JotSpot also allows you to build a minidatabase that can come in handy for a variety of uses, such as creating a bank of Web bookmarks or RSS feeds. Small businesses will appreciate JotSpot's options for adding a knowledge base, group directory, bug reporter, project management tool, and community forums. And you can set viewing and editing permissions to selected content, of course.
JotSpot's revamped calendar now really resembles one, unlike the loose list- appearance of its earlier version. The calendar is built upon the iCal standard, but at this point, you cannot import from or synchronize with other calendars. Unfortunately, if you already live by your appointments within Outlook or an online calendar from, say, Google or Yahoo, you'll have to manually reenter those appointments within JotSpot. We like the calendar's intuitive controls; you can double-click a date to add an appointment. In addition, you can upload files to an event. However, on our first attempt adding a small JPG image to an appointment, JotSpot froze. After several minutes of fumbling with the controls, then choosing Cancel, and then waiting a few more minutes, we had to close that browser window and restart. The second time we uploaded the image, it worked instantly.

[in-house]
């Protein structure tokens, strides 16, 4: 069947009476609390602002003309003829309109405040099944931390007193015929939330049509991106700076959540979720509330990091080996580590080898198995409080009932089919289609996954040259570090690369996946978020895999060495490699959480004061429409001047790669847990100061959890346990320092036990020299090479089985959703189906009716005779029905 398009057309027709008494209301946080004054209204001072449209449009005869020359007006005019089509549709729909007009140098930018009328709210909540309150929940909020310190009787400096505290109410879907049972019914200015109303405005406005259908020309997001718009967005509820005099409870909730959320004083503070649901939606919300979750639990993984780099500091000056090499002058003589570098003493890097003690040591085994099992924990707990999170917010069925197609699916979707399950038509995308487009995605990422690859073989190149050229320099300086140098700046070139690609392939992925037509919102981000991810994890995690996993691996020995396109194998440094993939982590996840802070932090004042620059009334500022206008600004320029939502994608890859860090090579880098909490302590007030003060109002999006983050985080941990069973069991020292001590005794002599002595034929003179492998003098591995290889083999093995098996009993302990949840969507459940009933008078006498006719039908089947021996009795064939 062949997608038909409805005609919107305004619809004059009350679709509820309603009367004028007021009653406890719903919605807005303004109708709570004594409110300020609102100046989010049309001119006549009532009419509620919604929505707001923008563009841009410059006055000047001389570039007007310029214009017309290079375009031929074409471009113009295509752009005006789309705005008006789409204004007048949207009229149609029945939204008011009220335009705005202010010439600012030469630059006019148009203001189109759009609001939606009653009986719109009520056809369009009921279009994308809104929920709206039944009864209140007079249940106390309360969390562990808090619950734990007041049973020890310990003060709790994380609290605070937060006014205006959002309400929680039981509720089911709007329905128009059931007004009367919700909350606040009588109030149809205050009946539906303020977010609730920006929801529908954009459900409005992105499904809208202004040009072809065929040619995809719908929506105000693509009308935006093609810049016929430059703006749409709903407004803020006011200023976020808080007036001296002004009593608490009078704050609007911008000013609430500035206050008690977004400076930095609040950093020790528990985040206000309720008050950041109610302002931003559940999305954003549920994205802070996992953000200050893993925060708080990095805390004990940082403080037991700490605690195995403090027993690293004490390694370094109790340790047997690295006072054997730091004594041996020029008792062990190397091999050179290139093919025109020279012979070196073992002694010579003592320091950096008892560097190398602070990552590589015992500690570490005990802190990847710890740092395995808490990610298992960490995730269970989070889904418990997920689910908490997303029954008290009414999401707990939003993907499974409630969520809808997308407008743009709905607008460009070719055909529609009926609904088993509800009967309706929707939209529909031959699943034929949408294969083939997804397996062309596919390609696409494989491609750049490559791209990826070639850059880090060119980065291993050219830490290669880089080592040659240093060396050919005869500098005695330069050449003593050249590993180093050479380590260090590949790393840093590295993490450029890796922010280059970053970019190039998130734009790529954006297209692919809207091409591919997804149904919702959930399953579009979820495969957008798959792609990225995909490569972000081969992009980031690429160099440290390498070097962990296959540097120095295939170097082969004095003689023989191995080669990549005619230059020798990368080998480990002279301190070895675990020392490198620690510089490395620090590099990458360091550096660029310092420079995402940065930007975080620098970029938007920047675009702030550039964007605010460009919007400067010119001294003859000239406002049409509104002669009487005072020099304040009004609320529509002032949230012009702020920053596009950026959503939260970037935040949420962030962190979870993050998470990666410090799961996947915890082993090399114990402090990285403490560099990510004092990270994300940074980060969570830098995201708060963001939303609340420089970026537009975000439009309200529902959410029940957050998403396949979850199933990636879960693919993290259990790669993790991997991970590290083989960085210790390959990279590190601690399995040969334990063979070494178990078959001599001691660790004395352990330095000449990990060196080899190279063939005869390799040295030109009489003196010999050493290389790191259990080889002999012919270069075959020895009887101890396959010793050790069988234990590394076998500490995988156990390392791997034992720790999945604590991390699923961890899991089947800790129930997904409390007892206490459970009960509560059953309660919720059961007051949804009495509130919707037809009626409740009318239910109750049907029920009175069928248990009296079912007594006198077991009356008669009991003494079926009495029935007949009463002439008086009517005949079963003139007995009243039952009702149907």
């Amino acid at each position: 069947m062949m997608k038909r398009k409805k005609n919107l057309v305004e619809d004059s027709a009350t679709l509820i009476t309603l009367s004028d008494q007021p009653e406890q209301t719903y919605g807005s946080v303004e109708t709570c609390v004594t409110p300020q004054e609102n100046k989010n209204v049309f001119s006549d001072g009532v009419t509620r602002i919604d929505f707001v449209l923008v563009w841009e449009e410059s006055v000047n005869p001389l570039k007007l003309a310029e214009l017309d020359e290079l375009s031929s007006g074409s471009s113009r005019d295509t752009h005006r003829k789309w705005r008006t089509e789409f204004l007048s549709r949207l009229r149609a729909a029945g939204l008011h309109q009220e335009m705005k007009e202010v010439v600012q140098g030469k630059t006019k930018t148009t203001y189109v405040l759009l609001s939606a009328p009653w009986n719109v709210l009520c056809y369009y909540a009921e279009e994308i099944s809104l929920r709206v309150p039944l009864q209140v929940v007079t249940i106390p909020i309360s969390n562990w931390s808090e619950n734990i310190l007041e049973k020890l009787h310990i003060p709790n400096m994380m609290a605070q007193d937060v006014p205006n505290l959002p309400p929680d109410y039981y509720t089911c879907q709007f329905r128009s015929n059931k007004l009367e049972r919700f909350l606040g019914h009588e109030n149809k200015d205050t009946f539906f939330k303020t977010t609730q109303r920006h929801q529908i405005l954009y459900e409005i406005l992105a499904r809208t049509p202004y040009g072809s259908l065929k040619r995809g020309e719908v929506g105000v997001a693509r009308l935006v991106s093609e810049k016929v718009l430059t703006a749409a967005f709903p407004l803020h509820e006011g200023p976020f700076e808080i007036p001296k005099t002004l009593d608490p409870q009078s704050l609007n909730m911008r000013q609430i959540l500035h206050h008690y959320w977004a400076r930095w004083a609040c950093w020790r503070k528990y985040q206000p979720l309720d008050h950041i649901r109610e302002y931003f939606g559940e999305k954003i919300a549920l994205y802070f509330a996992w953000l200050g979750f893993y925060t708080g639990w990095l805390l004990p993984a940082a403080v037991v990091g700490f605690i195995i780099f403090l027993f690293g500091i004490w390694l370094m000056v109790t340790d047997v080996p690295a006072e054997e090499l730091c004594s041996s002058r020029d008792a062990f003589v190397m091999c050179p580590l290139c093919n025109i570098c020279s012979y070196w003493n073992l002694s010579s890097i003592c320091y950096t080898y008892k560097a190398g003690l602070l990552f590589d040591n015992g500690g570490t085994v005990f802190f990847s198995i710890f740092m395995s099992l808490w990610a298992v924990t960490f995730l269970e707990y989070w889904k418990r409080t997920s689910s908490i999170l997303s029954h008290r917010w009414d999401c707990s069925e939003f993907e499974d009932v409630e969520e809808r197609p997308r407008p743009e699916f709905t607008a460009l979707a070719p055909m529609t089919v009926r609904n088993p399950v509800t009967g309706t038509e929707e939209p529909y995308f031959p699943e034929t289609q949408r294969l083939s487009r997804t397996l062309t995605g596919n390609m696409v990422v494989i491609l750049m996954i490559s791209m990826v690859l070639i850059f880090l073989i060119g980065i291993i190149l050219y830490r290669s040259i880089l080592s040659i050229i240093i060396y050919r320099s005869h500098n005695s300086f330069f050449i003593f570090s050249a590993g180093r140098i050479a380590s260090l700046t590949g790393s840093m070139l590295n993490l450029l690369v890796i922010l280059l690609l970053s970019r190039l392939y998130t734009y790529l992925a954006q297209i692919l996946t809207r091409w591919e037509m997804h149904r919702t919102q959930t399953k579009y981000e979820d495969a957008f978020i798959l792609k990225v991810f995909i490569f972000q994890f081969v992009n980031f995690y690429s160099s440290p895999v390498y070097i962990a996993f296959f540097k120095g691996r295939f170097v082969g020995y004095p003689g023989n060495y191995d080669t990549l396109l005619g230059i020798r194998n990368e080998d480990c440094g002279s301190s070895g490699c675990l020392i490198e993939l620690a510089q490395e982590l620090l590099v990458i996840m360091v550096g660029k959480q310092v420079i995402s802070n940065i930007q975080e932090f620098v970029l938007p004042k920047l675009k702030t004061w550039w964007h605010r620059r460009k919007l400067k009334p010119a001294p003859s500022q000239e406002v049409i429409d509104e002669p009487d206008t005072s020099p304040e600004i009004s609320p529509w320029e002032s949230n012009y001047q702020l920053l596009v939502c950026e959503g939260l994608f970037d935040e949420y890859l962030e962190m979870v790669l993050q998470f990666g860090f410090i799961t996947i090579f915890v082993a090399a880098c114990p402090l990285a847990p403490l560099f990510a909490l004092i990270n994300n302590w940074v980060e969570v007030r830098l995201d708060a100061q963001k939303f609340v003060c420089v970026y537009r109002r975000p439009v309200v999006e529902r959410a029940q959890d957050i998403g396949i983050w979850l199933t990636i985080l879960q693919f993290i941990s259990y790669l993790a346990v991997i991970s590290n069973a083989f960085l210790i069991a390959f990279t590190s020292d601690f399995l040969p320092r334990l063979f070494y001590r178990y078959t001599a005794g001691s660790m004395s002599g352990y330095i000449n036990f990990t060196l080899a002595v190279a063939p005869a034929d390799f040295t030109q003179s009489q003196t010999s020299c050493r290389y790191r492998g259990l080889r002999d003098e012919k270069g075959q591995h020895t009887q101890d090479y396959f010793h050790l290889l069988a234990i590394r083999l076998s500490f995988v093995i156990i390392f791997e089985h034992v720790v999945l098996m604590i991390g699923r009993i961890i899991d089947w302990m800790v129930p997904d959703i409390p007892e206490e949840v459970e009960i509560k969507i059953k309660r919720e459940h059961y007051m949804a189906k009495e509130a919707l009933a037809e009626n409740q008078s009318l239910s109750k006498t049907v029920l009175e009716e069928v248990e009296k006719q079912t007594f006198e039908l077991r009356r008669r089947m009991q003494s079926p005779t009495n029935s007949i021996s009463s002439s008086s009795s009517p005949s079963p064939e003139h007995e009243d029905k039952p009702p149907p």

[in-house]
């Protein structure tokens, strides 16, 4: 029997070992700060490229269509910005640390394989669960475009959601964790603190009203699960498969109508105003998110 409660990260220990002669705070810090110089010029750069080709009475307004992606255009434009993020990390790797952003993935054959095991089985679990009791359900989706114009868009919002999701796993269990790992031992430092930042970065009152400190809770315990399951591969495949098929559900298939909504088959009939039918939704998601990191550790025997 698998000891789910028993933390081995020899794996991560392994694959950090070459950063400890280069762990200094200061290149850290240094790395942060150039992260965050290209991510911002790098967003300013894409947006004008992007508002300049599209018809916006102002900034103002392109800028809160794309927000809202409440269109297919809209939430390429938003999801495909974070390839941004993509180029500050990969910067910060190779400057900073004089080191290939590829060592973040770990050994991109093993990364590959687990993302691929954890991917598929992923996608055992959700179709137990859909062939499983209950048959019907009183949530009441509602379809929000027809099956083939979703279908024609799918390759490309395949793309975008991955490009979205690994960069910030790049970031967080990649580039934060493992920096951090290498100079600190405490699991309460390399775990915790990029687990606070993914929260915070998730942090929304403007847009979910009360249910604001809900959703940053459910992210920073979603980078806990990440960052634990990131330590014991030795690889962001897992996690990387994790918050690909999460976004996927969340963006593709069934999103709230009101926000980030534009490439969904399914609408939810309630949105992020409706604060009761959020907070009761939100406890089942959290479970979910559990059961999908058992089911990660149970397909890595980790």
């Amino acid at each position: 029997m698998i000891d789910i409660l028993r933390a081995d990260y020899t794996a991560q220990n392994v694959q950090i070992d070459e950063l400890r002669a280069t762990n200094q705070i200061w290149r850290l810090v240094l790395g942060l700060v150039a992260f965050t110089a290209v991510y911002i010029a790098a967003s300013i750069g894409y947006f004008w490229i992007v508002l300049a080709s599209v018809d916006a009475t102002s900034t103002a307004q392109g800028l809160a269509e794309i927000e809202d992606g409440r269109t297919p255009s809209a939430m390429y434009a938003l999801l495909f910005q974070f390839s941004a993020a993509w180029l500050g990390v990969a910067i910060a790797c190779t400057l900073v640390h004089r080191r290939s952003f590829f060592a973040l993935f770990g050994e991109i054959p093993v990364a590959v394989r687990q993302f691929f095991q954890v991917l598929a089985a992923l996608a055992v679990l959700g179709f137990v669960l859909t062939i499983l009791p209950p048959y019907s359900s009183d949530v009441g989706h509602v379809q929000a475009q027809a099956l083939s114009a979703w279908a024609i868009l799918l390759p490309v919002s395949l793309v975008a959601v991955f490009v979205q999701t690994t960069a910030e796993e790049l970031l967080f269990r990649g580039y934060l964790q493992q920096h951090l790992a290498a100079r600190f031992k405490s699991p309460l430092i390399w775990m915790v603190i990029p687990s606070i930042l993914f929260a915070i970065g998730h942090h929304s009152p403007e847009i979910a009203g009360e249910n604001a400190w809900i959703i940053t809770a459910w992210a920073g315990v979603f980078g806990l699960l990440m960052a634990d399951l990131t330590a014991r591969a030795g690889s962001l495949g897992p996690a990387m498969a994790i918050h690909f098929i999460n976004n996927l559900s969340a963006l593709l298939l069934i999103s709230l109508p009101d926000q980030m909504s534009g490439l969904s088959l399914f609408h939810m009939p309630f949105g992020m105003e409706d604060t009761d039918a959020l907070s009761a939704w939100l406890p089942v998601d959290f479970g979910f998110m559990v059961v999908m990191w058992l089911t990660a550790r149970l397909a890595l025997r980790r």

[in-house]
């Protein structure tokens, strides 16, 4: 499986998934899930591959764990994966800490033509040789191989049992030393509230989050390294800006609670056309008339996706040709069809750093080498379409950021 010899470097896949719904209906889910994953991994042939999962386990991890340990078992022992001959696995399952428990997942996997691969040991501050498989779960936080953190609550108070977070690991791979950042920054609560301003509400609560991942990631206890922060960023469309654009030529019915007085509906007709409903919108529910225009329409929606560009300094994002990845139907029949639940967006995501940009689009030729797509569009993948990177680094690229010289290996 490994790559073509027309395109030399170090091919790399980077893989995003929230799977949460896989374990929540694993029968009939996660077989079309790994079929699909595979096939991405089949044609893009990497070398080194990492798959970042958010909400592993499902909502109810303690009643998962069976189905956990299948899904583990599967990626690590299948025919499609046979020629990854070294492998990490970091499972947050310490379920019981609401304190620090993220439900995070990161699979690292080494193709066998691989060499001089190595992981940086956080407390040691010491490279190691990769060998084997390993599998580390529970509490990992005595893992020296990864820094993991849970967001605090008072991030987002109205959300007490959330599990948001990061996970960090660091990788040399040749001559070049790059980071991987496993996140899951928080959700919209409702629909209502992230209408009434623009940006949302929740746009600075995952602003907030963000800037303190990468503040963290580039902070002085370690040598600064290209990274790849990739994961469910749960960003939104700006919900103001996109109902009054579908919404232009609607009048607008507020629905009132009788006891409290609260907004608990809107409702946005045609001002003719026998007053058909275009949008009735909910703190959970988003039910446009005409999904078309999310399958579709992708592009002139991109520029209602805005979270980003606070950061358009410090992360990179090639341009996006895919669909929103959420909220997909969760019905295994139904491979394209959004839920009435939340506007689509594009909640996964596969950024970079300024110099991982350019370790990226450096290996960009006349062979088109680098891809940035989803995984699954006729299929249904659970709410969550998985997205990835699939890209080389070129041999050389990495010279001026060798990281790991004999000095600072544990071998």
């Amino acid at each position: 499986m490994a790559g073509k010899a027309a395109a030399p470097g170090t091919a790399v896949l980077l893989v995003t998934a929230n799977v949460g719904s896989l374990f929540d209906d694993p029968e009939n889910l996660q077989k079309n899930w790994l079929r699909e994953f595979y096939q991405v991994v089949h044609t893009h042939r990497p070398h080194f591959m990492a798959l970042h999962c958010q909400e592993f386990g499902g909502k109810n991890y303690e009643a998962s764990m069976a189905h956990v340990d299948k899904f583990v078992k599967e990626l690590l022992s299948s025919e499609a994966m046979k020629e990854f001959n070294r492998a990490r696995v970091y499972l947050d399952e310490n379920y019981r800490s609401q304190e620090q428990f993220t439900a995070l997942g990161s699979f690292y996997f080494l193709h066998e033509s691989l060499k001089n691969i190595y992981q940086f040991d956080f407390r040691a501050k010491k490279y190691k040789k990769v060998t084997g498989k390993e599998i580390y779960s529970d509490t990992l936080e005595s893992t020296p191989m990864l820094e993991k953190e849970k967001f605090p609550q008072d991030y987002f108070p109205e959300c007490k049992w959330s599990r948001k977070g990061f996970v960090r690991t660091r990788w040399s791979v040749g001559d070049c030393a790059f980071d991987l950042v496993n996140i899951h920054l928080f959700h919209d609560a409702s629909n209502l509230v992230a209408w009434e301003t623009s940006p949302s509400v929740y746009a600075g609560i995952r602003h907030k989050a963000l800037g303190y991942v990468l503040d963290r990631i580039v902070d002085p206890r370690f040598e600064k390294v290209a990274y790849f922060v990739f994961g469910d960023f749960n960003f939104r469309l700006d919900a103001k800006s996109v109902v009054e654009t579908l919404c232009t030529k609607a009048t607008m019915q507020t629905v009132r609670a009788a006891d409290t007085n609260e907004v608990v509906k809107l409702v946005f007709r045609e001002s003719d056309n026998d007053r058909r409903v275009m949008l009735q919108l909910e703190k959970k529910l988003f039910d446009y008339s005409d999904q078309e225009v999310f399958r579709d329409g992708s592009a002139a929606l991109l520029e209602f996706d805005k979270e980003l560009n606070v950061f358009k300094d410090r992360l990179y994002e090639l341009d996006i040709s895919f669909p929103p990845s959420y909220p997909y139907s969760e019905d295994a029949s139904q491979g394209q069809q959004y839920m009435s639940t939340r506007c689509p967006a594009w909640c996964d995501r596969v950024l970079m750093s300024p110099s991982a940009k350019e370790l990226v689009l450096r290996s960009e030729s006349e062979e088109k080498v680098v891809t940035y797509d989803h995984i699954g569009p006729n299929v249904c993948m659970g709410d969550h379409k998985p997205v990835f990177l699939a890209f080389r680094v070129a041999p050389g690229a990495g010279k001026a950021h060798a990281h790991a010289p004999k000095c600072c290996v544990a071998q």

JotSpot's online support offerings are thorough, with FAQs, a video tutorial, a community blog, Web seminars, a knowledge base, and resources for developers.
JotSpot's renovation reflects the company's attempt to take wikis out of the realm of geeks and put them into the mainstream. However, we'd still like to see more concessions for wiki newbies, such as an explanation of what the Global Links section is supposed to contain. We'd also like more drag-and-drop functionality in the mold of that offered by personal home pages such as Windows Live. At the same time, despite some occasional technical imperfections, JotSpot provides a wealth of tools that allow you to either get creative--or down to business--with your own wiki.
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